March 30, 2011

Reef Check Helps Design Tracking of the Convention on Biological Diversity



By Reef Check’s Executive Director Dr. Gregor Hodgson

The Convention on Biological Diversity (CBD) is a formal international treaty entered into force on 29 December 1993. It has 3 main objectives: 

1. The conservation of biological diversity
2. The sustainable use of the components of biological diversity
3. The fair and equitable sharing of the benefits arising out of the utilization of genetic resources

So far 163 countries have ratified the treaty but it has been difficult to track progress. In 2010, a series of five Strategic Goals and twenty Targets were drawn up to try to help determine how well countries are achieving biodiversity conservation. Named the “Aichi Targets” (for the town where the targets were agreed), the Strategic Goals are:

Strategic Goal A: Address the underlying causes of biodiversity loss by mainstreaming biodiversity across government and society
Strategic Goal B: Reduce the direct pressures on biodiversity and promote sustainable use 
Strategic Goal C: To improve the status of biodiversity by safeguarding ecosystems, species and genetic diversity 
Strategic Goal D: Enhance the benefits to all from biodiversity and ecosystem services 
Strategic Goal E: Enhance implementation through participatory planning, knowledge management and capacity building

A number of the Targets involve issues that overlap with the mission and goals of Reef Check. Three in particular are of interest.


Under Goal B, Target 6 pertains to sustainable fisheries management — a focus of Reef Check.

“By 2020 all fish and invertebrate stocks and aquatic plants are managed and harvested sustainably, legally and applying ecosystem based approaches, so that overfishing is avoided, recovery plans and measures are in place for all depleted species, fisheries have no significant adverse impacts on threatened species and vulnerable ecosystems and the impacts of fisheries on stocks, species and ecosystems are within safe ecological limits.”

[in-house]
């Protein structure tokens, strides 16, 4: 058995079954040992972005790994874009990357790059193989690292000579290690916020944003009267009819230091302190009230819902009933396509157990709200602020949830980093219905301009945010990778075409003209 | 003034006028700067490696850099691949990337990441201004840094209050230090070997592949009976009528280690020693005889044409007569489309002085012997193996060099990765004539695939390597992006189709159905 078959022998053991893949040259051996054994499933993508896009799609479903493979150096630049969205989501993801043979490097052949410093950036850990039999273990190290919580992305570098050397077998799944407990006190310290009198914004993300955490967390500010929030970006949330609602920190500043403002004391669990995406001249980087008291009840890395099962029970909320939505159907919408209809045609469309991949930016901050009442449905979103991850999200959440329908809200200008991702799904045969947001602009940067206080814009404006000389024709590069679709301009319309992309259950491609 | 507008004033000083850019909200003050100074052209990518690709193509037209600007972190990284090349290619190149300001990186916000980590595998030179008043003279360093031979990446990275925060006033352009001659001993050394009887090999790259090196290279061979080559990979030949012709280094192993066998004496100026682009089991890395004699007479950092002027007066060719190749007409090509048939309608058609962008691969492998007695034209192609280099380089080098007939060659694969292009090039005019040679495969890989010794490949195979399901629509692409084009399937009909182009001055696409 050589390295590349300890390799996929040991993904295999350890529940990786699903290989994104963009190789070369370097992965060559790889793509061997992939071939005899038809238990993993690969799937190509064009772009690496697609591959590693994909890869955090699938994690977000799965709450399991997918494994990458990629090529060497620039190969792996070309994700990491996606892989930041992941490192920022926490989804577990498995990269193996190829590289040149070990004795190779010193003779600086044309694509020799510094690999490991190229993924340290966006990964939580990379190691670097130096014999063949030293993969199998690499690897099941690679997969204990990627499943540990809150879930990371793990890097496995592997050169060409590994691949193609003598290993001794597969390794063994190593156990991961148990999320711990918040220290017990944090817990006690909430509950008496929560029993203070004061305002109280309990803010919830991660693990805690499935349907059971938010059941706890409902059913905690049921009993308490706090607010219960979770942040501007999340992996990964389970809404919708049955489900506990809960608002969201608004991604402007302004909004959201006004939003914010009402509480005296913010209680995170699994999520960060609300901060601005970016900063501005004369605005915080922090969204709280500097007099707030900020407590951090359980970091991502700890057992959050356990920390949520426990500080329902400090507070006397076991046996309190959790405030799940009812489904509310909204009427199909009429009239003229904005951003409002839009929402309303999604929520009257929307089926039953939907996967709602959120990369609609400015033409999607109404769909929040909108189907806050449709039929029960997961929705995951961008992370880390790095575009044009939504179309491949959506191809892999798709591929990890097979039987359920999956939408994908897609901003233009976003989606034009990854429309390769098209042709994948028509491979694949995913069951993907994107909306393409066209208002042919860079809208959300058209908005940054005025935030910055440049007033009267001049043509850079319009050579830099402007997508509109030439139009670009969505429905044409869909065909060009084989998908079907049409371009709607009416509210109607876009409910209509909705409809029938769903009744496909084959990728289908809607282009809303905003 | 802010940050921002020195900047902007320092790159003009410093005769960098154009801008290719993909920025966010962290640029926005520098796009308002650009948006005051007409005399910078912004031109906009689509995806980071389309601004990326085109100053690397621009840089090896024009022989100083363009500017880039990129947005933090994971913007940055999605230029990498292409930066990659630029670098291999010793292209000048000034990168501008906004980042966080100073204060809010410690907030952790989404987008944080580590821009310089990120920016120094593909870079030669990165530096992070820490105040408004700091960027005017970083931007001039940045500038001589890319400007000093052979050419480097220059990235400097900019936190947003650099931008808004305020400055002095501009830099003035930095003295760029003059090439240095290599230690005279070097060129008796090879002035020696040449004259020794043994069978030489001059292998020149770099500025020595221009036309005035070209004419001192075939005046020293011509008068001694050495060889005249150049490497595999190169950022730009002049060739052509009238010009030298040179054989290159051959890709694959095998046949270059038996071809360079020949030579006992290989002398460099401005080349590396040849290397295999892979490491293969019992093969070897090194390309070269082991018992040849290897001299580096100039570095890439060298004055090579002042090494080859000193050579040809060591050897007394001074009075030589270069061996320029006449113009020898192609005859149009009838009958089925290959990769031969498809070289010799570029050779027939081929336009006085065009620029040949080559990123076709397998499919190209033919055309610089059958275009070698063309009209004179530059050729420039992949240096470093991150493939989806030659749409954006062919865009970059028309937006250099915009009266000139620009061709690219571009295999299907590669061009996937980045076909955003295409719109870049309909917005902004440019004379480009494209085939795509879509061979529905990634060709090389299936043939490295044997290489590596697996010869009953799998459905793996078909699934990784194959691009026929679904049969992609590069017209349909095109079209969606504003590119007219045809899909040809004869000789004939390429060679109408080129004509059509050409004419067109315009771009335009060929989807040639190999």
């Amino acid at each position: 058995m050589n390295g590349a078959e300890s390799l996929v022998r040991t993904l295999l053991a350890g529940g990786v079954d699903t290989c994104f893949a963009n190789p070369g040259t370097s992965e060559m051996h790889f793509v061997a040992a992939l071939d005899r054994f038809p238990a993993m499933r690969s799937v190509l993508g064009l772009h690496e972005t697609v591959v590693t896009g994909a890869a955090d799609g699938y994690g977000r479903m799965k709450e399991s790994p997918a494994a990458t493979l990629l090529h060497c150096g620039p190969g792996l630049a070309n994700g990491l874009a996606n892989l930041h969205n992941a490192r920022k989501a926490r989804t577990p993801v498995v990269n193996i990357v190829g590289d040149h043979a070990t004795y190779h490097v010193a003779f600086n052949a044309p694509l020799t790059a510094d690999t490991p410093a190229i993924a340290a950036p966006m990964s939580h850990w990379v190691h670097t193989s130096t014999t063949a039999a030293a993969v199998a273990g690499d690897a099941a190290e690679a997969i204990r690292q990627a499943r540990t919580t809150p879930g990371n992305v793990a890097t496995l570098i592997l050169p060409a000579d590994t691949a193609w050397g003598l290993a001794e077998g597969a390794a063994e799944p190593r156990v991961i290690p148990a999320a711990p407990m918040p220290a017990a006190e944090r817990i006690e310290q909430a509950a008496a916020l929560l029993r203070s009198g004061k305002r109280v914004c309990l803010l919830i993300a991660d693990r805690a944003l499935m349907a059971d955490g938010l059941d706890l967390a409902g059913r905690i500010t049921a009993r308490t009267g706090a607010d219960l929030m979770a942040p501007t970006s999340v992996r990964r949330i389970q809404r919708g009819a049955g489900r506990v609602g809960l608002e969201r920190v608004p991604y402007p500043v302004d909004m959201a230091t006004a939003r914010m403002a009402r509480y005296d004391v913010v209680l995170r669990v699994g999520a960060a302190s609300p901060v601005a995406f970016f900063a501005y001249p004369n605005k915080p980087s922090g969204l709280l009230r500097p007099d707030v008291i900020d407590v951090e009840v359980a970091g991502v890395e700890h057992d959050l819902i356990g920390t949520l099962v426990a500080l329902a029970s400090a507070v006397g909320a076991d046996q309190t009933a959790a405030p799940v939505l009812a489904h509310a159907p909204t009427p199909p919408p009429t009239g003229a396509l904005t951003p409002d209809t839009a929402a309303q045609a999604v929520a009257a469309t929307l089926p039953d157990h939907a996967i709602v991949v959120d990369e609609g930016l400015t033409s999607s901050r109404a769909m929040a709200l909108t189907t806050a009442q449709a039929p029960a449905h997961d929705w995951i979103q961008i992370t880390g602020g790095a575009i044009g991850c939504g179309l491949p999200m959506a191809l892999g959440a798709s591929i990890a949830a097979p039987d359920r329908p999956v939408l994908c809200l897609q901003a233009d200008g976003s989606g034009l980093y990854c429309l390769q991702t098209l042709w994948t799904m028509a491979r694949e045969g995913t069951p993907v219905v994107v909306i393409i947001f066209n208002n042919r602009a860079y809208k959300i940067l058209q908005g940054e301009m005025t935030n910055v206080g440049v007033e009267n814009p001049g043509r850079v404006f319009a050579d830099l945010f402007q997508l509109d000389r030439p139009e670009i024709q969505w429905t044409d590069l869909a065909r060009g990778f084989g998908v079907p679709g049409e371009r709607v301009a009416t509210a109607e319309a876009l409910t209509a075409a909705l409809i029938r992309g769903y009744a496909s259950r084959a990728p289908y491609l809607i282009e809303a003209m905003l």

Under Goal B, Target 10 specifically singles out coral reefs:

“By 2015, the multiple anthropogenic pressures on coral reefs, and other vulnerable ecosystems impacted by climate change or ocean acidification are minimized, so as to maintain their integrity and functioning.”

Under Goal C, Target 11 is focused on protected area networks – another priority for Reef Check:

“By 2020, at least 17 per cent of terrestrial and inland water, and 10 per cent of coastal and marine areas, especially areas of particular importance for biodiversity and ecosystem services, are conserved through effectively and equitably managed, ecologically representative and well connected systems of protected areas and other effective area-based conservation measures, and integrated into the wider landscapes and seascapes.”

In February, Reef Check was requested by Dr. Clive Wilkinson of GCRMN to attend a Workshop of 50 ecosystem specialists to design monitoring plans that could allow countries to track compliance with CBD Targets. This was an opportunity to suggest a number of monitoring programs including our own Reef Check tropical and temperate protocols to help monitor changes in reef ecosystems. What was surprising is how few ecosystems have any historical data on a global or even regional scale. Because Reef Check began in 1997, we have one of the only long term global databases available for any ecosystem, hence changes can be tracked and compared with the previous condition of reefs. Hopefully, by including Reef Check in the CBD monitoring program, this will also encourage more national governments to include Reef Check in their coral reef monitoring and management plans. For more information on CBD and Targets, please see: